Inflation expected to hit 3% this quarter: CommBank

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on October 19, 2021
Inflation expected to hit 3% this quarter: CommBank

With annual inflation expected to hit 3%, does this mean the Reserve Bank's cash rate is about to go up?

Commonwealth Bank economists have warned those waiting for a positive inflation surprise to brace for disappointment as they predict the headline Consumer Price Index (CPI) will rise to 3%.

However, a 'meaningful' lift in core inflation is yet to appear, which is attributed to government subsidies and rebates throughout the pandemic putting downward pressure on consumer inflation.

CBA experts expect inflation to increase by 0.8 percentage points in the September quarter, bringing annual inflation to 3%.

The trimmed mean CPI is expected to rise by 0.8 percentage points this quarter, bringing the CPI to 1.8%. 

This lift is expected to lag a number of other economies, namely the United States where inflation has surpassed 5% for five consecutive months.

It hit a 13-year high in September.

However, for Australia CBA economists expect underlying inflation to rise more modestly to 2.5% by mid-2023.

Sydney and Melbourne lockdowns weigh on inflation data

The Australian economy was 'hit hard' this quarter, with Sydney and Melbourne essentially in lockdown the entire time; this is said to weigh on the CPI results.

Despite this, CommBank economists expect a 'modest' acceleration in underlying inflation on a six month annualised basis, which will 'set the scene' for next year.

CBA economists attribute their call to the following factors:

  • A 'decent' rise in food prices of 0.8%;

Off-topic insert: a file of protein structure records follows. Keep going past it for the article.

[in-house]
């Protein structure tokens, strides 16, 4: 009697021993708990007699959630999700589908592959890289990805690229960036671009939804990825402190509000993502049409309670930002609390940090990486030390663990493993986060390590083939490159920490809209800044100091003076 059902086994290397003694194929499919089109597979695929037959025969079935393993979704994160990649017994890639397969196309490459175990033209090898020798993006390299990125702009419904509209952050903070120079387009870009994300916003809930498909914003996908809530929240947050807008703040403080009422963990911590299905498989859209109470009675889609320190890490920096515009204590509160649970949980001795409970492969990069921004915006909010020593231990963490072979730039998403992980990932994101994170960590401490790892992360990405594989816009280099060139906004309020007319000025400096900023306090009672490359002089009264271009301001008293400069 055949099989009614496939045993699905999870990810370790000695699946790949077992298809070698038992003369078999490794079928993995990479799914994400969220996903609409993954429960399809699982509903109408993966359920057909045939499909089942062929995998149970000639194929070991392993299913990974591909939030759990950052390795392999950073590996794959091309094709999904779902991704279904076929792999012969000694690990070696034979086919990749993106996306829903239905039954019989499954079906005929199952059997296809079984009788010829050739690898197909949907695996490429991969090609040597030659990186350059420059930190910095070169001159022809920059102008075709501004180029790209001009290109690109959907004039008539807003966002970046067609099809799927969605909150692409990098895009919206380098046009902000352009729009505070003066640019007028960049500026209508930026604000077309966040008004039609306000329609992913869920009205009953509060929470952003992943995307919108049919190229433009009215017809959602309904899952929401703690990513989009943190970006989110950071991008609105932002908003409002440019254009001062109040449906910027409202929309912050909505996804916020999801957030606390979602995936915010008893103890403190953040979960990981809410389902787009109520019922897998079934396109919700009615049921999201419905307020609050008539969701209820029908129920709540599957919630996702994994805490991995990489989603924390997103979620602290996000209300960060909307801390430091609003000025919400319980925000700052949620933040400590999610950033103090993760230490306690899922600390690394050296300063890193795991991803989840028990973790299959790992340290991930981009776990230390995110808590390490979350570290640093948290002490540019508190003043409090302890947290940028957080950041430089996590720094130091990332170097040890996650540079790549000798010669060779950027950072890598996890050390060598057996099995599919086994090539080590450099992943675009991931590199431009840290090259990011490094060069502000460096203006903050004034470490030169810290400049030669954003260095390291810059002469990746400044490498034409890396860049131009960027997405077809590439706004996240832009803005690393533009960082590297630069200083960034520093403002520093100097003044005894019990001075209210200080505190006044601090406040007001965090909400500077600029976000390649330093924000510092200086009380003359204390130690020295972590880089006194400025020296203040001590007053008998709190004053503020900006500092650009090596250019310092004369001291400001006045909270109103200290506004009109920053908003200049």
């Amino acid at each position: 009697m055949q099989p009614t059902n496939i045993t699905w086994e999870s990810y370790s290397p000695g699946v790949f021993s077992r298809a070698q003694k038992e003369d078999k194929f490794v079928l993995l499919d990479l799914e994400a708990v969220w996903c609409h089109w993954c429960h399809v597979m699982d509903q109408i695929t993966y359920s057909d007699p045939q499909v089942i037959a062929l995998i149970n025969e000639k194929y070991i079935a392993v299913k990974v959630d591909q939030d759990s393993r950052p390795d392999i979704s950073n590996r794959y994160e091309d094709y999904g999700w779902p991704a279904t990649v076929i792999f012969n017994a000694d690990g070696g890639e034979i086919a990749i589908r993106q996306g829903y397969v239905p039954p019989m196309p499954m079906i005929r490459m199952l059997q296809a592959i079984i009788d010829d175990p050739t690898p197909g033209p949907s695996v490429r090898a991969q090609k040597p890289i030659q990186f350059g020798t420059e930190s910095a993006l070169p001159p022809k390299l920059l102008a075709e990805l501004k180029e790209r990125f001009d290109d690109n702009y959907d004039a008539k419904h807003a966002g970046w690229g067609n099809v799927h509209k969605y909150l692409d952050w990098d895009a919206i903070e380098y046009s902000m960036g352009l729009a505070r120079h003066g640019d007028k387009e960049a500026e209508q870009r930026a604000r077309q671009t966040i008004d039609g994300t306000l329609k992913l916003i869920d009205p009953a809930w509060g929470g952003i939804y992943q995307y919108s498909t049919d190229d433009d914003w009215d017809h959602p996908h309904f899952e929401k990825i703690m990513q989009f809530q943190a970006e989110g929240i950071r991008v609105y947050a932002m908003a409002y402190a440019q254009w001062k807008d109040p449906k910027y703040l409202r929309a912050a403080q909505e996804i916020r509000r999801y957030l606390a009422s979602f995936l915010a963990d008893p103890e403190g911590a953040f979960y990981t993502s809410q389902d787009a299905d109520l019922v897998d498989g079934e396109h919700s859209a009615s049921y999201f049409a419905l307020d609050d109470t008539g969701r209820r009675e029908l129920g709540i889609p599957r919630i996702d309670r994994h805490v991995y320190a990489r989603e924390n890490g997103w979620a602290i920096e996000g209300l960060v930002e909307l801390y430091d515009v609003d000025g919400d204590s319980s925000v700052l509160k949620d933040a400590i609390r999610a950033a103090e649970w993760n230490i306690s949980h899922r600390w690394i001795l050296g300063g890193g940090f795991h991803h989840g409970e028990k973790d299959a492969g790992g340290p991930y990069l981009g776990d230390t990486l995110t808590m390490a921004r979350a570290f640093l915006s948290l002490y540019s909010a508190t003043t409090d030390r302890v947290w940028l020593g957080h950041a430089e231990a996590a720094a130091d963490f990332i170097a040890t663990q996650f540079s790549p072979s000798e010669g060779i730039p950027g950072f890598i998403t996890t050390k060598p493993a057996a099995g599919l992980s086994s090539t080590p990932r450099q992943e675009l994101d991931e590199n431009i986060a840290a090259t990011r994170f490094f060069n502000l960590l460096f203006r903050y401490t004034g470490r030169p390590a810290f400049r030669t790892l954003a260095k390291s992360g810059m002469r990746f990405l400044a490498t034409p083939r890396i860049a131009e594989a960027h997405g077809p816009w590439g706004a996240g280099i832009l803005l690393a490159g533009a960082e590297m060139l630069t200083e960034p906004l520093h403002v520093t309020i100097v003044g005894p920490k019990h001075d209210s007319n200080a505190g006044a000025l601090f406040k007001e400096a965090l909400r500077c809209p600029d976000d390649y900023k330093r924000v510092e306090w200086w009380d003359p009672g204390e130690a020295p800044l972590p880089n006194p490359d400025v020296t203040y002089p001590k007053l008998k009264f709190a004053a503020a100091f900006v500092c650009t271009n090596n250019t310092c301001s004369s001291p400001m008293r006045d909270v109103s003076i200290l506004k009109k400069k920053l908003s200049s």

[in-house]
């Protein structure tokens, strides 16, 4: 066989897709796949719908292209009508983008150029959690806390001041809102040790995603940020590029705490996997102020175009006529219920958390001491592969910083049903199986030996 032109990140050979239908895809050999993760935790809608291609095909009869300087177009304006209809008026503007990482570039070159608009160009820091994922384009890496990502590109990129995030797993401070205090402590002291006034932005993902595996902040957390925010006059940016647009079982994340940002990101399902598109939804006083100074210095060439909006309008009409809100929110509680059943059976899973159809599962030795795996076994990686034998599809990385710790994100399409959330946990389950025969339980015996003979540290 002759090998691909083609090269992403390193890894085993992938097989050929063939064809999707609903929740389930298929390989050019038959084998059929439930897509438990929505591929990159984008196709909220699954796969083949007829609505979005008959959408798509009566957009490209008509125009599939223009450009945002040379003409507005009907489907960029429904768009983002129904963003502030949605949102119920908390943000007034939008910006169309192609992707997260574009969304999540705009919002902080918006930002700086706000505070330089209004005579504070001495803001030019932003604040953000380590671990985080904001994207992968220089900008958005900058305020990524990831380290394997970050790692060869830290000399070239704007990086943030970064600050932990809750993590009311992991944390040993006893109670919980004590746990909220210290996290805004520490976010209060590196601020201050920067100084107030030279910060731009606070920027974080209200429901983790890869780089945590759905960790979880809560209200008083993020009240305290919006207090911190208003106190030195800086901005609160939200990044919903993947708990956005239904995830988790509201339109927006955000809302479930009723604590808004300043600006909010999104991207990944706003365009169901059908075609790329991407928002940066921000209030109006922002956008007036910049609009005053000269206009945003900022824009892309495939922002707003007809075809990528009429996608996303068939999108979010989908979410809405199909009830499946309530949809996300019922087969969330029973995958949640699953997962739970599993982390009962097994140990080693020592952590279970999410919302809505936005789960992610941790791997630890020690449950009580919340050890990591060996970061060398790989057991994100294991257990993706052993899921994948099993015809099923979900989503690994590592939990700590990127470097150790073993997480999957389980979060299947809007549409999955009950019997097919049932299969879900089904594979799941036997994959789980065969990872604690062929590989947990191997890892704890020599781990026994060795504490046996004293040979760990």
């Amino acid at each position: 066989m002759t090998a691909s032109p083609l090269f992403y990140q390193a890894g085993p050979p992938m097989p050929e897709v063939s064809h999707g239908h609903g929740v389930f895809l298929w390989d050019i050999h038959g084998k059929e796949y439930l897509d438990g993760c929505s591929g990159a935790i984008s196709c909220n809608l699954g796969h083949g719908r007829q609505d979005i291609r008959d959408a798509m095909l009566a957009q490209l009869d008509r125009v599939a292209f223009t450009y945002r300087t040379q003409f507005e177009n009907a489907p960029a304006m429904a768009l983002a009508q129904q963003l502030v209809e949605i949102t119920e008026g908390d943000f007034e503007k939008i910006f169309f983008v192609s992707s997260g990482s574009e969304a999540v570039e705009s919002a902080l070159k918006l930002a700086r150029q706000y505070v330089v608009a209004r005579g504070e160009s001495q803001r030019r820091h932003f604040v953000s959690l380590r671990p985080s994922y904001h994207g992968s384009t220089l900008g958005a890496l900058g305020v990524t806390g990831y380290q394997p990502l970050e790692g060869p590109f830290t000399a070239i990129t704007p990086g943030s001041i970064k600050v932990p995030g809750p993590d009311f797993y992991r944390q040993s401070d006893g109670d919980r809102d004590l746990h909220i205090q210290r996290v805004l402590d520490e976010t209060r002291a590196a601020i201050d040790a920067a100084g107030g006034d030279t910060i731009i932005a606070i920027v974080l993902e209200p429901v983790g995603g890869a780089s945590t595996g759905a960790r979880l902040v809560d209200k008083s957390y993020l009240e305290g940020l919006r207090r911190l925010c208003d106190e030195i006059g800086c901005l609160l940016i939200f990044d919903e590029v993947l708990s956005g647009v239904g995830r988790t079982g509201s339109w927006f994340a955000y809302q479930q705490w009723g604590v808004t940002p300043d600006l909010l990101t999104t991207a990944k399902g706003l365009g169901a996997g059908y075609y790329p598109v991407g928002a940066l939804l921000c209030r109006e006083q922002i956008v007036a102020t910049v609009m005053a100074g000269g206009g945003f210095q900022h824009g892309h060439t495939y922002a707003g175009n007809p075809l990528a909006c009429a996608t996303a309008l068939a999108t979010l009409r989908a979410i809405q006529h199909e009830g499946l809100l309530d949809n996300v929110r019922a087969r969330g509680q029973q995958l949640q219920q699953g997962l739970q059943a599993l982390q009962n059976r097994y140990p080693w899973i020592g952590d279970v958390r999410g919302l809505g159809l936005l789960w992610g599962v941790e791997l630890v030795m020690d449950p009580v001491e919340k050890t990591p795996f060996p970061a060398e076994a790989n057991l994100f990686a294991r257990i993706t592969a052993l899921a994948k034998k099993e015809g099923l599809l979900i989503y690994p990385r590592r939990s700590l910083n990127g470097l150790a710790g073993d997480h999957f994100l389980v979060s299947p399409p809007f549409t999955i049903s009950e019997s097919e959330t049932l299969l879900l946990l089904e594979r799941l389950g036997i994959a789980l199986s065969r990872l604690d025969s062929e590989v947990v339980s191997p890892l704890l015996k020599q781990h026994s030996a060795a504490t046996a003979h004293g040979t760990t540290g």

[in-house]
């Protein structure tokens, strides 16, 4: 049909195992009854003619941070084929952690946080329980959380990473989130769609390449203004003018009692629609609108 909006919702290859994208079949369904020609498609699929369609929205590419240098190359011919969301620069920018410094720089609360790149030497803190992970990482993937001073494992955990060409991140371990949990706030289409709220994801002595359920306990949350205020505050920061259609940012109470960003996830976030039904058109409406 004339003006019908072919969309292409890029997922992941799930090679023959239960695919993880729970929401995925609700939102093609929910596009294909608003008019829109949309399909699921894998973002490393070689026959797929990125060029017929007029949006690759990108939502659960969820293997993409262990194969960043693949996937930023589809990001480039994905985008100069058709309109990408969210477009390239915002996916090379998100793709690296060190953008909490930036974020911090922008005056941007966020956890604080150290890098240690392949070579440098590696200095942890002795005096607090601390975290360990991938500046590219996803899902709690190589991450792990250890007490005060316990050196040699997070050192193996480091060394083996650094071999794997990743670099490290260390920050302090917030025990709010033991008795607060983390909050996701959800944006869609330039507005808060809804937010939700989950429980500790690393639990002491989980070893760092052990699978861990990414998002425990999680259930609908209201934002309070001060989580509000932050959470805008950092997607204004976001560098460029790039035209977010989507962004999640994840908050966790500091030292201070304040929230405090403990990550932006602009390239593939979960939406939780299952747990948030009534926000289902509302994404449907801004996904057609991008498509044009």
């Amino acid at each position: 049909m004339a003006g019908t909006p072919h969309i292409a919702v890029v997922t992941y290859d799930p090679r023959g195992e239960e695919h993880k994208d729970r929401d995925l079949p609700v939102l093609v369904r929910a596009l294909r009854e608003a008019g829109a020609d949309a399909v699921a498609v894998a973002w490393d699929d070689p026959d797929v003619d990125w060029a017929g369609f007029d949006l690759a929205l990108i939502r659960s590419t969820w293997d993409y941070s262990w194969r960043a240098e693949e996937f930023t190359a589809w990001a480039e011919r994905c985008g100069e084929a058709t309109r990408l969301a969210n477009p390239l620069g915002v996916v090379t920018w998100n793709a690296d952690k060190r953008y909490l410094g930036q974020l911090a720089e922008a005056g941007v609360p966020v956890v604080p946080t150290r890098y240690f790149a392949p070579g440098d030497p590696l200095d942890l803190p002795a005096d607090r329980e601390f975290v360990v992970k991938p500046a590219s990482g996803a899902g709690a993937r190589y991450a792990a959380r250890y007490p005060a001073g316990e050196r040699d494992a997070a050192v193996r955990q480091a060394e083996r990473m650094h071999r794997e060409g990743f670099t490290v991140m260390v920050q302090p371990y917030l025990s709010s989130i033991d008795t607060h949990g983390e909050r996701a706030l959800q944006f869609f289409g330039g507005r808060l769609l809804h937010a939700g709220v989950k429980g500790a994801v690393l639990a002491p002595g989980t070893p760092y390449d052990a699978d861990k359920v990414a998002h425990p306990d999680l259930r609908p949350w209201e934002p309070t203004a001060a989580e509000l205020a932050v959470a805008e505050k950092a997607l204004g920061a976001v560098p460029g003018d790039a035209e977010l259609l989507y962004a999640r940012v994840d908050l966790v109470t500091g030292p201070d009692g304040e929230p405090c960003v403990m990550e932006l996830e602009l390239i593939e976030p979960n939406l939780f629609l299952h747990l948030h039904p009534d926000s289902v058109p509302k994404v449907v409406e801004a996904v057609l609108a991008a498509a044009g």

• A 'solid' 2.4% increase in transport, which was driven by a 5.5% increase in petrol prices;
  • A 1.1% rise in household furnishings, equipment, and services;
  • 'Seasonally low' increases in health and education prices;
  • A 'modest' 0.4% increase in the housing component.

Petrol prices have already soared to record highs in Sydney, Melbourne, and Brisbane, with 91 Unleaded surpassing 170 cents per litre in many areas, with many households feeling the pinch.

HomeBuilder package an 'incredible success' but not reflected in CPI

The HomeBuilder package caused residential investment to surge, which has been accompanied by an increase in costs to build due to higher demand for labour and higher costs of materials, according to CBA economists.

This lift has not been reflected in the CPI due to the grants, which means the price to build a home is likely to be 'artificially suppressed' this quarter. 

CBA economists also forecast rents to rise by 0.7% in the September quarter, while the cost of utilities is not expected to change this quarter.

Household spending stable after months of volatility

CBA's Household Spending Intentions for September holds an 'overwhelming' message of stability, after months of significant volatility. 

The categories of Home buying, Retail, Travel, Health & fitness, and Motor vehicle spending intentions stablised in September; this is consistent with improvements in spending and 'positive' outlooks as NSW prepares to come out of lockdown.

According to CBA economists, looking back at data shows the negative impacts of the Victorian and NSW lockdowns, but looking forward shows signs of improvement.

CBA credit and debit card spending was already showing signs of improvement before the announcement of the NSW lockdown coming to an end.

National spending was up 16% relative to the same week in 2019 to 15 October 2021, particularly in NSW.

What does this all mean for interest rates?

The RBA forecasts trimmed mean inflation will lift to 1.75% for the September quarter, broadly in-line with CBA economists' forecasts.

This means the RBA is 'unlikely' to make any material revisions to its current forecast, which is to leave the cash rate untouched until 2024.

RBA Governor Dr Philip Lowe has been adamant that the cash rate will not increase until actual inflation is 'sustainably' within the 2 to 3% target range.

CBA economists believe this will not happen until the first half of 2023, and that the RBA will start normalising the cash rate in May 2023.


Image by ActionVance on Unsplash

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Rachel is a Finance Journalist, and joined Savings in 2021. Coming from a background in the FinTech space, her interests include the innovation of lending technology, property, investing, and more. With a passion for educating and informing people about their finances, she hopes to increase the financial literacy of everyday Australians.

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